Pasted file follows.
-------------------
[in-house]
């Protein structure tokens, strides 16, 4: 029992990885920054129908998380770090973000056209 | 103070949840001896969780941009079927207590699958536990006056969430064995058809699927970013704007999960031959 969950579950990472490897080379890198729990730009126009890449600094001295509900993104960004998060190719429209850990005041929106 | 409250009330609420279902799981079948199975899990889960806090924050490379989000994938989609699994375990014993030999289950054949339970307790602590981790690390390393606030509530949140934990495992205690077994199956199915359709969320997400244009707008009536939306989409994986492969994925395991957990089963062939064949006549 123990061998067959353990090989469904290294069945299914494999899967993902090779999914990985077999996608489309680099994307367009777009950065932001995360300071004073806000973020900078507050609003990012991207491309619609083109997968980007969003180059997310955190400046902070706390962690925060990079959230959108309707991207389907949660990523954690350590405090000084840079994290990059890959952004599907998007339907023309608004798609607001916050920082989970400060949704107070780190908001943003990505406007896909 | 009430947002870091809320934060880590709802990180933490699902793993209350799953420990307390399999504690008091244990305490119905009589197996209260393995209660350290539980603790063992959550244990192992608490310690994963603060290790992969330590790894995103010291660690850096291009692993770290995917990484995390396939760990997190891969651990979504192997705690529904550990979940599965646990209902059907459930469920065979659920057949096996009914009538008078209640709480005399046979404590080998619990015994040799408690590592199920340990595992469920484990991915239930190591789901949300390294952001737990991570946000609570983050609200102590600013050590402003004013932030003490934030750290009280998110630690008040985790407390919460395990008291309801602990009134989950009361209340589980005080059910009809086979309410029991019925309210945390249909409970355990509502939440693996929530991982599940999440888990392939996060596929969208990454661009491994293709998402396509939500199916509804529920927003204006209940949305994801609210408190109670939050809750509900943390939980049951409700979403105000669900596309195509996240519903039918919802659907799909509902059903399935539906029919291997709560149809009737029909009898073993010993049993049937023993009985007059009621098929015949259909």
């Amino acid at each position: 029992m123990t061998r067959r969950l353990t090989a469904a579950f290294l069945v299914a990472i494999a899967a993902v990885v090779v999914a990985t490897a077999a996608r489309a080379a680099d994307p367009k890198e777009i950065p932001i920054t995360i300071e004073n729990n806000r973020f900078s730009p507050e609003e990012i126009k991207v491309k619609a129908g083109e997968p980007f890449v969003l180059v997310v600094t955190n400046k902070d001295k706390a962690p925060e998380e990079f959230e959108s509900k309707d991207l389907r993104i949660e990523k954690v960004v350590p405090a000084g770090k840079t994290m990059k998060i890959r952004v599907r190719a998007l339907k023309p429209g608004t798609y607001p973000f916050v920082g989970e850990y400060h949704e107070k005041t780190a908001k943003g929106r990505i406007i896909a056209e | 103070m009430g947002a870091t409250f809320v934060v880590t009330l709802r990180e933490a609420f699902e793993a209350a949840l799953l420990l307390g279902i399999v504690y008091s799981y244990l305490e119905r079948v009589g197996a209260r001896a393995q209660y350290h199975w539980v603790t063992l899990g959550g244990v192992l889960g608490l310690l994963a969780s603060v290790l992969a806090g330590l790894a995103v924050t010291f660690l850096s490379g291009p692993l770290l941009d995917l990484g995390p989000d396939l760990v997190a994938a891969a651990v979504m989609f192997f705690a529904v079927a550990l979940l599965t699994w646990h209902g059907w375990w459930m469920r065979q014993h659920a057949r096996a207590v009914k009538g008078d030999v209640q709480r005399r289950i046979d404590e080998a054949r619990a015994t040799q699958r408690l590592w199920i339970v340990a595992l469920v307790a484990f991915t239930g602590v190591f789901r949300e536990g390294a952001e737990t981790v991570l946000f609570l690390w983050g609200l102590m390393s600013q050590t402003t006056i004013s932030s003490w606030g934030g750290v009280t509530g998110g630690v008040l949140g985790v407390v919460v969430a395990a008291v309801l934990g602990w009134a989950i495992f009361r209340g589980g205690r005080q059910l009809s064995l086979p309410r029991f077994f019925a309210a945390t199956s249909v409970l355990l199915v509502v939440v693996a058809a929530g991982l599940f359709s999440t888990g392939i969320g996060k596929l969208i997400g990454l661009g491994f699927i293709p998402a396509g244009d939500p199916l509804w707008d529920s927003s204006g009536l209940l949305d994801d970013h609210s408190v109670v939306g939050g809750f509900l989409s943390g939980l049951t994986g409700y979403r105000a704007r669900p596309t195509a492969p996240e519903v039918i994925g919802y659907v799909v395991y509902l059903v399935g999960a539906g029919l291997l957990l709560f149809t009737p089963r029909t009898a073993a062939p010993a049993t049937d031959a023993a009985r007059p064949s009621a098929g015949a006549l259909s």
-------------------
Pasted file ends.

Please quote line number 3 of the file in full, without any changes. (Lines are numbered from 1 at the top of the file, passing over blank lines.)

């Amino acid at each position: 029992m123990t061998r067959r969950l353990t090989a469904a579950f290294l069945v299914a990472i494999a899967a993902v990885v090779v999914a990985t490897a077999a996608r489309a080379a680099d994307p367009k890198e777009i950065p932001i920054t995360i300071e004073n729990n806000r973020f900078s730009p507050e609003e990012i126009k991207v491309k619609a129908g083109e997968p980007f890449v969003l180059v997310v600094t955190n400046k902070d001295k706390a962690p925060e998380e990079f959230e959108s509900k309707d991207l389907r993104i949660e990523k954690v960004v350590p405090a000084g770090k840079t994290m990059k998060i890959r952004v599907r190719a998007l339907k023309p429209g608004t798609y607001p973000f916050v920082g989970e850990y400060h949704e107070k005041t780190a908001k943003g929106r990505i406007i896909a056209e | 103070m009430g947002a870091t409250f809320v934060v880590t009330l709802r990180e933490a609420f699902e793993a209350a949840l799953l420990l307390g279902i399999v504690y008091s799981y244990l305490e119905r079948v009589g197996a209260r001896a393995q209660y350290h199975w539980v603790t063992l899990g959550g244990v192992l889960g608490l310690l994963a969780s603060v290790l992969a806090g330590l790894a995103v924050t010291f660690l850096s490379g291009p692993l770290l941009d995917l990484g995390p989000d396939l760990v997190a994938a891969a651990v979504m989609f192997f705690a529904v079927a550990l979940l599965t699994w646990h209902g059907w375990w459930m469920r065979q014993h659920a057949r096996a207590v009914k009538g008078d030999v209640q709480r005399r289950i046979d404590e080998a054949r619990a015994t040799q699958r408690l590592w199920i339970v340990a595992l469920v307790a484990f991915t239930g602590v190591f789901r949300e536990g390294a952001e737990t981790v991570l946000f609570l690390w983050g609200l102590m390393s600013q050590t402003t006056i004013s932030s003490w606030g934030g750290v009280t509530g998110g630690v008040l949140g985790v407390v919460v969430a395990a008291v309801l934990g602990w009134a989950i495992f009361r209340g589980g205690r005080q059910l009809s064995l086979p309410r029991f077994f019925a309210a945390t199956s249909v409970l355990l199915v509502v939440v693996a058809a929530g991982l599940f359709s999440t888990g392939i969320g996060k596929l969208i997400g990454l661009g491994f699927i293709p998402a396509g244009d939500p199916l509804w707008d529920s927003s204006g009536l209940l949305d994801d970013h609210s408190v109670v939306g939050g809750f509900l989409s943390g939980l049951t994986g409700y979403r105000a704007r669900p596309t195509a492969p996240e519903v039918i994925g919802y659907v799909v395991y509902l059903v399935g999960a539906g029919l291997l957990l709560f149809t009737p089963r029909t009898a073993a062939p010993a049993t049937d031959a023993a009985r007059p064949s009621a098929g015949a006549l259909s």